Military Recruiting Woes
The US armed forces are looking for a few more good men and women.
A story that has been circulating in my Facebook circles has bubbled up to the New York Times (“With Few Able and Fewer Willing, U.S. Military Can’t Find Recruits“):
These are tough times for military recruiting. Almost across the board, the armed forces are experiencing large shortfalls in enlistments this year — a deficit of thousands of entry-level troops that is on pace to be worse than any since just after the Vietnam War. It threatens to throw a wrench into the military’s machinery, leaving critical jobs unfilled and some platoons with too few people to function.
Covid-19 is part of the problem. Lockdowns during the pandemic have limited recruiters’ ability to forge bonds face to face with prospects. And the military’s vaccine mandate has kept some would-be troops away.
The current white-hot labor market, with many more jobs available than people to fill them, is also a factor, as rising civilian wages and benefits make military service less enticing.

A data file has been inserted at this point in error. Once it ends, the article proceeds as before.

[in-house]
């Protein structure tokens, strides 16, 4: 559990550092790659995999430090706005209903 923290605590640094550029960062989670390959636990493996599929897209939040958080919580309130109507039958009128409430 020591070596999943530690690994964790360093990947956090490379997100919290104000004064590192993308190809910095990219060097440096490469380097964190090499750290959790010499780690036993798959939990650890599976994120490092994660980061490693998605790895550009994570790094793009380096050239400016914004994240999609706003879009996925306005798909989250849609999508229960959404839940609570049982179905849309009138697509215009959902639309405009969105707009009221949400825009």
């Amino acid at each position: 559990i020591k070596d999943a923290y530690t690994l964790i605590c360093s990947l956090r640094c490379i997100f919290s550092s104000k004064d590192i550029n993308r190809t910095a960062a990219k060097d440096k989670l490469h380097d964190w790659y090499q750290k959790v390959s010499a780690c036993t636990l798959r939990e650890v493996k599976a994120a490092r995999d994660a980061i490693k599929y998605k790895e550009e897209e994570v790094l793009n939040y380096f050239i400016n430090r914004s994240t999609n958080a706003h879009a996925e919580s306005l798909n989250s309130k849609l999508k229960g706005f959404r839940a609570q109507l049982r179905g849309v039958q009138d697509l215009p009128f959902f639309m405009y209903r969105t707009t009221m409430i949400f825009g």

So, on the surface, this isn’t all that surprising. Since we shifted to an all-volunteer force just shy of fifty years ago,* recruiting has had ebbs and flows depending on the public mood and the civilian economy. And we’ve been talking about young Americans being too fat to qualify for military service for pretty much the entire history of this blog—just shy of two decades now.
But longer-term demographic trends are also taking a toll. Less than a quarter of young American adults are physically fit to enlist and have no disqualifying criminal record, a proportion that has shrunk steadily in recent years. And shifting attitudes toward military service mean that now only about one in 10 young people say they would even consider it.
This is especially interesting in light of changing drug laws that have decriminalized marijuana. The attitudinal problem, though, is far worse. We’ve reached the point where those willing to serve are almost exclusively those whose close family members have already served. It’s become very much a family business, even on the enlisted side. (The officer corps has been that way for quite a long time.)
To try to counter those forces, the military has pushed enlistment bonuses as high as $50,000, and is offering “quick ship” cash of up to $35,000 for certain recruits who can leave for basic training in 30 days. To broaden the recruiting pool, the service branches have loosened their restrictions on neck tattoos and other standards. In June, the Army even briefly dropped its requirement for a high school diploma, before deciding that was a bad move and rescinding the change.